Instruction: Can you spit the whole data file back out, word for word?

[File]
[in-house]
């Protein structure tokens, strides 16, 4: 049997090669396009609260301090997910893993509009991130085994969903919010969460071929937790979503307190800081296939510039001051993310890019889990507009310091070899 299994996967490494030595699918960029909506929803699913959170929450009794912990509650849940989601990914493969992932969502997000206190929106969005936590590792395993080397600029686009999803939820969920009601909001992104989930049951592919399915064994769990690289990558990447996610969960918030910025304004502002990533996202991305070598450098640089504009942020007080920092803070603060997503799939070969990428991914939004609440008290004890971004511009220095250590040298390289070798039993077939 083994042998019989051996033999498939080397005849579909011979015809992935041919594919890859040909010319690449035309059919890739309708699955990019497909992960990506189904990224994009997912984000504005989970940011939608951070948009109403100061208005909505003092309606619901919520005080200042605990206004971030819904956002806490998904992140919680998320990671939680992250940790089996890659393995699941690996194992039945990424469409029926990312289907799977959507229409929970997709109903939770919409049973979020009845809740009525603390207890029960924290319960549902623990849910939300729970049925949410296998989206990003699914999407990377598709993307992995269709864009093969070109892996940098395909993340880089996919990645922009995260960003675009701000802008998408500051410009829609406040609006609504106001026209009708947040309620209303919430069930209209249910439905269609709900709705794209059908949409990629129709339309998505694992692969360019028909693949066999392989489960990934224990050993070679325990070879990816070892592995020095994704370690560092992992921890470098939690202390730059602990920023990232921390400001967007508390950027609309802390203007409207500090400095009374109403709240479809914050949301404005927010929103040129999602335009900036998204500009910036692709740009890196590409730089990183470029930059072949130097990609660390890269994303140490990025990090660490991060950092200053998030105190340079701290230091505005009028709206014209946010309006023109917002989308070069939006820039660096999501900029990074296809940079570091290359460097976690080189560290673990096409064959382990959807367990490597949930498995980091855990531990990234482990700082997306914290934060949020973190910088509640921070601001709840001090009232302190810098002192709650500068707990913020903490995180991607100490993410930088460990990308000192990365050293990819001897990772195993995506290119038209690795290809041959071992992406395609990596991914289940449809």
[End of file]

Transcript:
[in-house]
């Protein structure tokens, strides 16, 4: 049997090669396009609260301090997910893993509009991130085994969903919010969460071929937790979503307190800081296939510039001051993310890019889990507009310091070899 299994996967490494030595699918960029909506929803699913959170929450009794912990509650849940989601990914493969992932969502997000206190929106969005936590590792395993080397600029686009999803939820969920009601909001992104989930049951592919399915064994769990690289990558990447996610969960918030910025304004502002990533996202991305070598450098640089504009942020007080920092803070603060997503799939070969990428991914939004609440008290004890971004511009220095250590040298390289070798039993077939 083994042998019989051996033999498939080397005849579909011979015809992935041919594919890859040909010319690449035309059919890739309708699955990019497909992960990506189904990224994009997912984000504005989970940011939608951070948009109403100061208005909505003092309606619901919520005080200042605990206004971030819904956002806490998904992140919680998320990671939680992250940790089996890659393995699941690996194992039945990424469409029926990312289907799977959507229409929970997709109903939770919409049973979020009845809740009525603390207890029960924290319960549902623990849910939300729970049925949410296998989206990003699914999407990377598709993307992995269709864009093969070109892996940098395909993340880089996919990645922009995260960003675009701000802008998408500051410009829609406040609006609504106001026209009708947040309620209303919430069930209209249910439905269609709900709705794209059908949409990629129709339309998505694992692969360019028909693949066999392989489960990934224990050993070679325990070879990816070892592995020095994704370690560092992992921890470098939690202390730059602990920023990232921390400001967007508390950027609309802390203007409207500090400095009374109403709240479809914050949301404005927010929103040129999602335009900036998204500009910036692709740009890196590409730089990183470029930059072949130097990609660390890269994303140490990025990090660490991060950092200053998030105190340079701290230091505005009028709206014209946010309006023109917002989308070069939006820039660096999501900029990074296809940079570091290359460097976690080189560290673990096409064959382990959807367990490597949930498995980091855990531990990234482990700082997306914290934060949020973190910088509640921070601001709840001090009232302190810098002192709650500068707990913020903490995180991607100490993410930088460990990308000192990365050293990819001897990772195993995506290119038209690795290809041959071992992406395609990596991914289940449809």